Maryland lawmakers pass dozens of bills on final day

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Local,Maryland,Andy Brownfield

ANNAPOLIS -- Maryland lawmakers passed a flurry of bills before adjourning at midnight Monday, including a measure permitting medical marijuana and one that would ban sex between all school employees and minors.

Before noon, the state Senate had sent the capital budget to Gov. Martin O'Malley's desk. That budget pays for all of the state's construction projects, including $925 million in new bonds.

Lawmakers also sent O'Malley legislation allowing academic medical centers to opt in to a program to distribute medical marijuana and study its effects. In a news conference with reporters in the State House basement, the governor indicated that he is willing to sign the medical marijuana bill into law.

Other bills sent to the governor Monday
• Measure making cellphone use while driving a primary offense, meaning police can pull motorists over for it.
• Bill establishing an Overdose Response Program to administer a drug to help save people overdosing on opioids.
• Proposal to give returning military veterans academic and training credit for duties performed overseas.
• Legislation exempting Lockheed Martin from paying about $450,000 a year in hotel taxes to Montgomery County.
• Bill stating that if a person is charged with human trafficking involving a minor, he or she can't use a defense claiming he or she didn't know the victim's age.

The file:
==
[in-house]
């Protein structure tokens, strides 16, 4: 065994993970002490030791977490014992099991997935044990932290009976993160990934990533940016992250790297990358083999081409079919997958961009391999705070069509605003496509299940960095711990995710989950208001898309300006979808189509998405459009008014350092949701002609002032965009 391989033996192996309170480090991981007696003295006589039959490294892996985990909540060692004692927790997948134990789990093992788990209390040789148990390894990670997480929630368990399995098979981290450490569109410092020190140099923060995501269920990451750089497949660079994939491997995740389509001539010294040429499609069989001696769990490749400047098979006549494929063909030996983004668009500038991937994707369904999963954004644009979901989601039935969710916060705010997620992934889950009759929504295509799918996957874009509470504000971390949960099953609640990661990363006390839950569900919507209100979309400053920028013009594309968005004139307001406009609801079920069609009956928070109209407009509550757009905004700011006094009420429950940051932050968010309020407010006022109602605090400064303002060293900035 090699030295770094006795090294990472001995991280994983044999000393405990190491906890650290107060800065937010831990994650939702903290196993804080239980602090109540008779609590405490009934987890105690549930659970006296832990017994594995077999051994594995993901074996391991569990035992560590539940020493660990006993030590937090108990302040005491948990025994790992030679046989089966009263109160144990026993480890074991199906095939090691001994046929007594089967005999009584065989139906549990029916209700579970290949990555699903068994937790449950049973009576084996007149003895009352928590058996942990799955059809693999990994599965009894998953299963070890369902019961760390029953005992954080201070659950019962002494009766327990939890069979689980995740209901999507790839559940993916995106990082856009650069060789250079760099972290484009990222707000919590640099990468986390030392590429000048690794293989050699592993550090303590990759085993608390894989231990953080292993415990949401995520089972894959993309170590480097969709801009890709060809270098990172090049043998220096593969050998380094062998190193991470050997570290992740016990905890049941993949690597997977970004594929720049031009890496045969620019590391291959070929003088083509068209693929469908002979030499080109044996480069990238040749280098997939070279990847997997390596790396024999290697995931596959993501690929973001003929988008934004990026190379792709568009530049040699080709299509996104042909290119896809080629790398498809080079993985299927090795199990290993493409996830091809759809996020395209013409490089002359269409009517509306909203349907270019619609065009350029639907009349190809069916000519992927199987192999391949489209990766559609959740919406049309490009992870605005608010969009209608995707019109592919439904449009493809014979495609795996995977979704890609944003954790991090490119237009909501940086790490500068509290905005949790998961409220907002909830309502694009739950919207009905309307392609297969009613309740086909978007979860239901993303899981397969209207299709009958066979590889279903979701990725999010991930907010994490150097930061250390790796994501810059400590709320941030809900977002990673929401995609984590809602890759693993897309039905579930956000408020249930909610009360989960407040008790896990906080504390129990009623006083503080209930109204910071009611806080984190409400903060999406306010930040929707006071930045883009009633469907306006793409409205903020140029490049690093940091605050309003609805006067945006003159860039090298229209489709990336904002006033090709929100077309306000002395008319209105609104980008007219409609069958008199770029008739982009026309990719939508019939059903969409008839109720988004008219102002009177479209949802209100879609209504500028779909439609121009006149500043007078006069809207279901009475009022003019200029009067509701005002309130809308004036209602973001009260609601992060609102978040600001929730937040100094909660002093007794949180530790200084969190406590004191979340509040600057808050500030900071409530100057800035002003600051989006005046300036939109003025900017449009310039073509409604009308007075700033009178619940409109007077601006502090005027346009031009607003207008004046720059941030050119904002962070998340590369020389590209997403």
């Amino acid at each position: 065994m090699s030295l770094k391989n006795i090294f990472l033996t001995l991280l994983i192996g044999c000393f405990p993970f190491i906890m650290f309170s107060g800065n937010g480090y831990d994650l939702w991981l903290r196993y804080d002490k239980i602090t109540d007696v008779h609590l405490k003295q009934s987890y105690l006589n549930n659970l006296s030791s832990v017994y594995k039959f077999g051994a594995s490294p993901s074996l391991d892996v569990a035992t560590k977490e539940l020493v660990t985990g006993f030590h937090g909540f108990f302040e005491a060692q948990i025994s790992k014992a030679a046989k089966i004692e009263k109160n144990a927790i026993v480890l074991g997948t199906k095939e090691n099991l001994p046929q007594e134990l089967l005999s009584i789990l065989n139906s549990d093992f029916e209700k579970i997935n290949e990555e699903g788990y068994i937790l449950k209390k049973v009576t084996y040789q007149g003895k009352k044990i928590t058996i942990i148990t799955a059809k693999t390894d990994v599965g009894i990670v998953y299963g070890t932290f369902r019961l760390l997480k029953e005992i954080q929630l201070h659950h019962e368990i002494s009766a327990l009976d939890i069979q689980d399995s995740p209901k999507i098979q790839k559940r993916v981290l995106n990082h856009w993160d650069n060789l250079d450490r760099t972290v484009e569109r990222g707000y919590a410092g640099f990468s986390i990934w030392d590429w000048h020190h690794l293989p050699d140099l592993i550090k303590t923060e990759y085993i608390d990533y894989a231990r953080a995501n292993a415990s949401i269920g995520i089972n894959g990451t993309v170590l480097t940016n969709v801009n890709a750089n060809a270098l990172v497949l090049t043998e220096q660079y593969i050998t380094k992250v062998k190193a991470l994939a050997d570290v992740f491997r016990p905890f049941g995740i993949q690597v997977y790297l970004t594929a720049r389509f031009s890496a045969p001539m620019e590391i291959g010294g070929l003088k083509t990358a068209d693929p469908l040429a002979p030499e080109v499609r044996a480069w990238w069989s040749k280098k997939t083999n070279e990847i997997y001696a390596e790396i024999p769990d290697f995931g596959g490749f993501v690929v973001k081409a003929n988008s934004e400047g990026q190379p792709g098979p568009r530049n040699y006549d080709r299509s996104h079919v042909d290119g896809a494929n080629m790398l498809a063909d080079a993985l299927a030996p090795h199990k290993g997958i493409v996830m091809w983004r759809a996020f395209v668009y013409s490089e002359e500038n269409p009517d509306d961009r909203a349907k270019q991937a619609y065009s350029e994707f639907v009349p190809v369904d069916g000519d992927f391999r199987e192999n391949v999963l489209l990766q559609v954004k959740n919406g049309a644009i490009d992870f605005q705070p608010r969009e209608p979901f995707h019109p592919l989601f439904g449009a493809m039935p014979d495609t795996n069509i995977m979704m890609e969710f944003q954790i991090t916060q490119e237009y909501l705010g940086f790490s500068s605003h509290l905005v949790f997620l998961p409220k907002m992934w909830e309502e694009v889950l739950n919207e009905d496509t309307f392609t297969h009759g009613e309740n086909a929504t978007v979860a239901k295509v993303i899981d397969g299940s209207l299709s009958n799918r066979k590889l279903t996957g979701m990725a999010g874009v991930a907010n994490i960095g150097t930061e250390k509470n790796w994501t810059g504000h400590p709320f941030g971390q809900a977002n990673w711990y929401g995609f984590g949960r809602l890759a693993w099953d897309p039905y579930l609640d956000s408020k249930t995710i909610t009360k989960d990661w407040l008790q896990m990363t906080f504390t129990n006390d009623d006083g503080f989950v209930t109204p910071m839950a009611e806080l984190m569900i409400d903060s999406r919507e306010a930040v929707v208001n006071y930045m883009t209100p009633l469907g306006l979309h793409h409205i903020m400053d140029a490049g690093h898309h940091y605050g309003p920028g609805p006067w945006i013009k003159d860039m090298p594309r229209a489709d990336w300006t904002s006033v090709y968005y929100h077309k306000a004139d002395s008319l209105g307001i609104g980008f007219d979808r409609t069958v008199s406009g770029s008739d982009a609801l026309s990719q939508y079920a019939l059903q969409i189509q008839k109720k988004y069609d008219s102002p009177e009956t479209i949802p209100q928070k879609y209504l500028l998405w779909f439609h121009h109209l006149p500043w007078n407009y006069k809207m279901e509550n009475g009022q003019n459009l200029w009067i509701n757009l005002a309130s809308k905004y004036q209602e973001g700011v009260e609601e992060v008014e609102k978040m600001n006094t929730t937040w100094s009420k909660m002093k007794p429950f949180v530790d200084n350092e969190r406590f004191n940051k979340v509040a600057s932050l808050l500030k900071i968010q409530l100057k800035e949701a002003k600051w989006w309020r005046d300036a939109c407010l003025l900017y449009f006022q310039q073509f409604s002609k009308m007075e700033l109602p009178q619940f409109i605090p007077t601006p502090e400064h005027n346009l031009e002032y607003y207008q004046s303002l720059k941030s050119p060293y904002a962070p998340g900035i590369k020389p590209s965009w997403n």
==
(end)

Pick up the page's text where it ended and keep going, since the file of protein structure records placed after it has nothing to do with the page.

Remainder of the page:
• Measure to direct the state to show preference to companies using American-made products and building materials when awarding state contracts.

The legislature also gave final passage to a bill forbidding sex between all school employees and minors. The measure would make any sexual act between students and full-time permanent school employees a fourth-degree sexual offense punishable by up to one year in prison and a fine of up to $1,000.

Under current state law, 16 is Maryland's age of consent, meaning it is not a crime for an adult to have consensual sex with somebody age 16 or older.

The legislation stems partly from a case last year in which Montgomery County teacher and part-time track coach Scott Spear allegedly had sex with a 16-year-old girl he was coaching.

He was arrested in February over the allegations that he twice had sex with the girl, who he had taught at Julius West Middle School and later coached at Richard Montgomery High School.

Because Spear as a coach fell outside the "full-time permanent" employee definition, prosecutors had to drop the case.- Andy Brownfield

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Andy Brownfield

Examiner Staff Writer
The Washington Examiner